Container shipping allows us to meet the needs of a growing population by importing and exporting goods, providing consumers with more choices.  It allows us to experience the ways other cultures live and consume. It helps new industries such as electronics and clothing to flourish,  but most importantly it connects countries, people and markets,  it boosts economies and increases employment. Without international trade, only a few nations could maintain an adequate standard of living.

So the next time you come across something that you know has traveled far distances to be at your service, rest assured that you are contributing to another nation sustaining its own economy and helping people to be a part of global economy.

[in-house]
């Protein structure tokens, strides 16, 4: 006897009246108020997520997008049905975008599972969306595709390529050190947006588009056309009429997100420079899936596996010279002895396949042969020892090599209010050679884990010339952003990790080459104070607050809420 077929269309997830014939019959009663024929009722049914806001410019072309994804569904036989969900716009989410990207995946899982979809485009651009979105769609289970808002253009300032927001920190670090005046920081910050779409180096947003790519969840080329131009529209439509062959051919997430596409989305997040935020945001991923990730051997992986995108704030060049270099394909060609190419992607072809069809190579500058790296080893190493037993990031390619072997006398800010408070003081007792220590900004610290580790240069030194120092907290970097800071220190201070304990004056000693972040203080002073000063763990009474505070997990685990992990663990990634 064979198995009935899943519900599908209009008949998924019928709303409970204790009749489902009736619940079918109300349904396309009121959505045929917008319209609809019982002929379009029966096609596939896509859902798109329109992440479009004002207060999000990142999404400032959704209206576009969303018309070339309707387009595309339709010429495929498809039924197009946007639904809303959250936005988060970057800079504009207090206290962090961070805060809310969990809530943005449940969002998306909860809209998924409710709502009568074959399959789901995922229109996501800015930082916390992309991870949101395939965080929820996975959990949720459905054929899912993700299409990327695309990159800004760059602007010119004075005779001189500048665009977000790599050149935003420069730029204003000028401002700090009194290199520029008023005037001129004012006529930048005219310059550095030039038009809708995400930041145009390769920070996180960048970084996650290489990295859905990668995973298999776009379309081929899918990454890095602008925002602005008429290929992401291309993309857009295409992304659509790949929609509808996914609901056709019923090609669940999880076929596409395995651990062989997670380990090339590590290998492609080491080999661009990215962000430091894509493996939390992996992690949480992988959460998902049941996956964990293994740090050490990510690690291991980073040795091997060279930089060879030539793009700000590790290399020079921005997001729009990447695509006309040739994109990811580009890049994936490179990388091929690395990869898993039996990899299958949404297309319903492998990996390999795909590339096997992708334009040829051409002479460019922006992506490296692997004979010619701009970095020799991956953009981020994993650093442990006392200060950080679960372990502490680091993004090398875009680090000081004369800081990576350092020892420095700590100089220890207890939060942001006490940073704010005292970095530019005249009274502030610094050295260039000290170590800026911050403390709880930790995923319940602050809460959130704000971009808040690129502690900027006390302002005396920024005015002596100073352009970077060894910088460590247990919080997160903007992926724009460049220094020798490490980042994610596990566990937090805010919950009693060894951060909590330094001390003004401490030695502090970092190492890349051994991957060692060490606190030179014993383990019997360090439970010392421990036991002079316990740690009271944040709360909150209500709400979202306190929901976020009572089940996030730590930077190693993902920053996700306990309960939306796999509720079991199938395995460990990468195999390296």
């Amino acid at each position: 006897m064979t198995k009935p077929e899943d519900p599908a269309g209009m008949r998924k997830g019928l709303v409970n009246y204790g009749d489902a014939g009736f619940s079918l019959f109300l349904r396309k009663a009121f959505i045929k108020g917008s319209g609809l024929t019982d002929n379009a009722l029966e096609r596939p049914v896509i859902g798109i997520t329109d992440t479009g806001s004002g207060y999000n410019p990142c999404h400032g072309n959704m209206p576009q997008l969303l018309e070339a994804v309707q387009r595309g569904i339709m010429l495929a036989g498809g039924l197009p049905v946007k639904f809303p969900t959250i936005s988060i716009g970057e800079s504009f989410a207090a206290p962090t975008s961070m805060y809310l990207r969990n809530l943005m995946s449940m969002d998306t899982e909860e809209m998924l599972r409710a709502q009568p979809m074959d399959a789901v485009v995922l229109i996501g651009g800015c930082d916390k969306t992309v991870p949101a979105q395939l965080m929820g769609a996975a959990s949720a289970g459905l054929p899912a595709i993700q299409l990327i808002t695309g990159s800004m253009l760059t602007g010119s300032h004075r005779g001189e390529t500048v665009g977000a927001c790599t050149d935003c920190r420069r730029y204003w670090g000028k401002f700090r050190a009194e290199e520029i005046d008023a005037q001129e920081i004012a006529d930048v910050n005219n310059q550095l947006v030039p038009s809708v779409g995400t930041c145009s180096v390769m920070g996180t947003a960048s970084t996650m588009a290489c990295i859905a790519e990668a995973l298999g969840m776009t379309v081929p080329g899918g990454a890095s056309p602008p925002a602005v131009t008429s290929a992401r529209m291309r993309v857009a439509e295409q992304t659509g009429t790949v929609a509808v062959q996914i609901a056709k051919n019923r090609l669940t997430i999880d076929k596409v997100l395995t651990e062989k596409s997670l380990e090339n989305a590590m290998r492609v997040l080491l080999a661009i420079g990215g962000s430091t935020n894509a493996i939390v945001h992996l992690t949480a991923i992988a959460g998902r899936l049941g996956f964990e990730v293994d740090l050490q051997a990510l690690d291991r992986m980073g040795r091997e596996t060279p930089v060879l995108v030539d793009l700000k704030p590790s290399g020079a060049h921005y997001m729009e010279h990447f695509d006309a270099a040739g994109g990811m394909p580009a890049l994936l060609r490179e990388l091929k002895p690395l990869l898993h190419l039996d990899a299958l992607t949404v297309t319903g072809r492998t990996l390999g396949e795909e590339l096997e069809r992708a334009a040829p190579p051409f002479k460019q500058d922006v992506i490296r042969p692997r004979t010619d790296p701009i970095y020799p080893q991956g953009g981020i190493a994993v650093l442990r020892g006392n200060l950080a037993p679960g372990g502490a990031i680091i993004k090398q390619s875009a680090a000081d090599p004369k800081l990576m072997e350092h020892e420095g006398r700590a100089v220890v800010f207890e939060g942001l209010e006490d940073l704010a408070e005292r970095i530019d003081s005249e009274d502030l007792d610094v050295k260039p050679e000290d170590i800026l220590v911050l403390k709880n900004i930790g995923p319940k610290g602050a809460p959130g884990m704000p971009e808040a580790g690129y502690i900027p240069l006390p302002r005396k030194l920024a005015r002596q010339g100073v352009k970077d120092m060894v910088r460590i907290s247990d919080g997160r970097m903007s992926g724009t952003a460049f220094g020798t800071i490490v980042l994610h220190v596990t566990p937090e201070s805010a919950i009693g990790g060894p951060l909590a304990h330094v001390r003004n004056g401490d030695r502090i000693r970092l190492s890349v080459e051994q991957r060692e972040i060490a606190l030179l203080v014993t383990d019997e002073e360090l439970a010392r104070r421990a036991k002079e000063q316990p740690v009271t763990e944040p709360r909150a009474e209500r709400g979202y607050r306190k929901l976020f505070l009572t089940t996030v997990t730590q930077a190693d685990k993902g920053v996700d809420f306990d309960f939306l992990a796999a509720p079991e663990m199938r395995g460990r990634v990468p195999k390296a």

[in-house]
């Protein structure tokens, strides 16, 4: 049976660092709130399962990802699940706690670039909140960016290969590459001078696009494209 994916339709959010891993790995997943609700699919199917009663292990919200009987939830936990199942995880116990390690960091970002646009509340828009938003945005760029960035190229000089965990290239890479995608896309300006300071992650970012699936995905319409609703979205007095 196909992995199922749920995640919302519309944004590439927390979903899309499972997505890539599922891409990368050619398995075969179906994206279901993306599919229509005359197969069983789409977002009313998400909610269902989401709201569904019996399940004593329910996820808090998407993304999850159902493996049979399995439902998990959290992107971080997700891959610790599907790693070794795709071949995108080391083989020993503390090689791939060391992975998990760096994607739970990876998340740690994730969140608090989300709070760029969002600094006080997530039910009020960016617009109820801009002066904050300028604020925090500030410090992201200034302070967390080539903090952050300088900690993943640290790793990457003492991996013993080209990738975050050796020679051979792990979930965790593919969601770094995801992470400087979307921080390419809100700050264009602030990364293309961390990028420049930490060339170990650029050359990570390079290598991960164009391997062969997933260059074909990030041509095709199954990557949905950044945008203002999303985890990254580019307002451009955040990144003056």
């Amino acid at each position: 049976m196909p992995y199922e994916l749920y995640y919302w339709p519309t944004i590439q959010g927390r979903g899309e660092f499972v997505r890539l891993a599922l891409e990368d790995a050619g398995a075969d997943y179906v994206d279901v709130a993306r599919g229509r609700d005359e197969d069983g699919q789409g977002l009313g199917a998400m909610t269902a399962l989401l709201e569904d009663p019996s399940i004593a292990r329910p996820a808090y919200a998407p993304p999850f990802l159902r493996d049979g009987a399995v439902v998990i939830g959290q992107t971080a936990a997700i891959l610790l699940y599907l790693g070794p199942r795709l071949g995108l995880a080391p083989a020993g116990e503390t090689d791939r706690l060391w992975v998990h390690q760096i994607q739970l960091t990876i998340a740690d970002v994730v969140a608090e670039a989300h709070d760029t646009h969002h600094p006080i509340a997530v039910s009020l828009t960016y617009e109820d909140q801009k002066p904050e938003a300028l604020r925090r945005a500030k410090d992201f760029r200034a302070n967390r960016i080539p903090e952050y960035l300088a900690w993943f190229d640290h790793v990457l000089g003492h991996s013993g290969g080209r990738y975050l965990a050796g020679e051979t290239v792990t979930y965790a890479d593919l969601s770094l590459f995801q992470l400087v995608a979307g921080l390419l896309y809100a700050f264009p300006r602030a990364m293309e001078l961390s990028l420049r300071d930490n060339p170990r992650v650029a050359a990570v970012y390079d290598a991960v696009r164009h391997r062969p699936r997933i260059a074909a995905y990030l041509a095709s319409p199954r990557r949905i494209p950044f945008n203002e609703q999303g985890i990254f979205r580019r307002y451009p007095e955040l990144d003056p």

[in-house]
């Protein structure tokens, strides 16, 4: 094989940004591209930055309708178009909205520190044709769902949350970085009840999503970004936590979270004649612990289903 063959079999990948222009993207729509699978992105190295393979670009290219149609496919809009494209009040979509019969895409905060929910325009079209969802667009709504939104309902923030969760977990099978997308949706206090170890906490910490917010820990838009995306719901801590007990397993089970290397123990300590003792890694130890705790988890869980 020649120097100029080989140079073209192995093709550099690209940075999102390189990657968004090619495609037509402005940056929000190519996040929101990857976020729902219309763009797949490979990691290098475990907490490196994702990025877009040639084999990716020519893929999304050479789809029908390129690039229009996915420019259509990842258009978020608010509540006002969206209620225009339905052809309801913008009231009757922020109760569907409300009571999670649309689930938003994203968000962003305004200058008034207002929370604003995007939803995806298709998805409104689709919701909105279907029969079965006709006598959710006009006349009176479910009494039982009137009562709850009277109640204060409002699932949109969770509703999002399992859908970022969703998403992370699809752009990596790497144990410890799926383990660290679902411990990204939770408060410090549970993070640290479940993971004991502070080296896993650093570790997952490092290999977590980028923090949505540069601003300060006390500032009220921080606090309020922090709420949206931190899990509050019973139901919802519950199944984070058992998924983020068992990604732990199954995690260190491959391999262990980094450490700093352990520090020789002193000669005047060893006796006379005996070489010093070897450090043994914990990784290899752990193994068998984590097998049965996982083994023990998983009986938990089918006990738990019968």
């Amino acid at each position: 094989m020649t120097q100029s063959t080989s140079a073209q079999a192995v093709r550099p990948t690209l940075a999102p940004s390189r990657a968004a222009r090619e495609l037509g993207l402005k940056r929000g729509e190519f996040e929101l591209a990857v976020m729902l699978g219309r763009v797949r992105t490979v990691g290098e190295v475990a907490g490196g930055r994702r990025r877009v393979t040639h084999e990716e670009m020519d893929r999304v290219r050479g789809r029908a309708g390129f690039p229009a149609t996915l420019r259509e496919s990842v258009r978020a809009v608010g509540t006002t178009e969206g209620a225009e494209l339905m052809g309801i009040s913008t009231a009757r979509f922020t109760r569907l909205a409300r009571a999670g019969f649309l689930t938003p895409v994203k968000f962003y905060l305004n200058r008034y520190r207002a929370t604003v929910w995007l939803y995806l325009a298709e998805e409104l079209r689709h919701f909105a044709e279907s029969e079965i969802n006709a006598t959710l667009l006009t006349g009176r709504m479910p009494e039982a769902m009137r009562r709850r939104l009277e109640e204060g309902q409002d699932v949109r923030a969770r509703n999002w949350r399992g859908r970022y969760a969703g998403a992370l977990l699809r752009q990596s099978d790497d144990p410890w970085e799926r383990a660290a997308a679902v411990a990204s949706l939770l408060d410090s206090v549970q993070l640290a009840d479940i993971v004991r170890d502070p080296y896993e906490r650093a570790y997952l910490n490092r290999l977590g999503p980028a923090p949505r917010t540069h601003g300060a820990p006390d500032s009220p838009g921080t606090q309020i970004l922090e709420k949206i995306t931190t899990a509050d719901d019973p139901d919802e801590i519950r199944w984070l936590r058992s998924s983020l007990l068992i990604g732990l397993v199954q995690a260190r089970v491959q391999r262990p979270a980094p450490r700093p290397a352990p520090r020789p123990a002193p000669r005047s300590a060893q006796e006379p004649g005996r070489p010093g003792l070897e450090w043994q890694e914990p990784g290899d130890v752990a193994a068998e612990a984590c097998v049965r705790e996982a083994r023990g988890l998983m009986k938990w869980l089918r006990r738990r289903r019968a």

As we all know; Today no nation is self sufficient.

This makes us globally connected to one another by purchasing and using goods from all over the world.  It is because of this connectedness that the transportation of goods become a crucial part of our lives.  My humble opinion is that we have to think about the journey of the goods around us. Millions of products travelling across oceans, to satisfy our needs or to entertain us, to make our lives easier, faster, happier, etc.. The circulation of all these global goods mean so much within the scales of the international economy, politics and history but apart from those big scale impacts,  for each and every individual, it is associated with more than trade.

Personally, I love the idea of being able to find the ethnic ingredients of my mother’s favorite dish here in New York, thousands of miles away from it’s origin, sometimes for cheaper prices than in it’s local market. This way my one year old son will grow up knowing his grandmother’s favorite dish and this way, and many others, I can make sure he stays connected with his roots.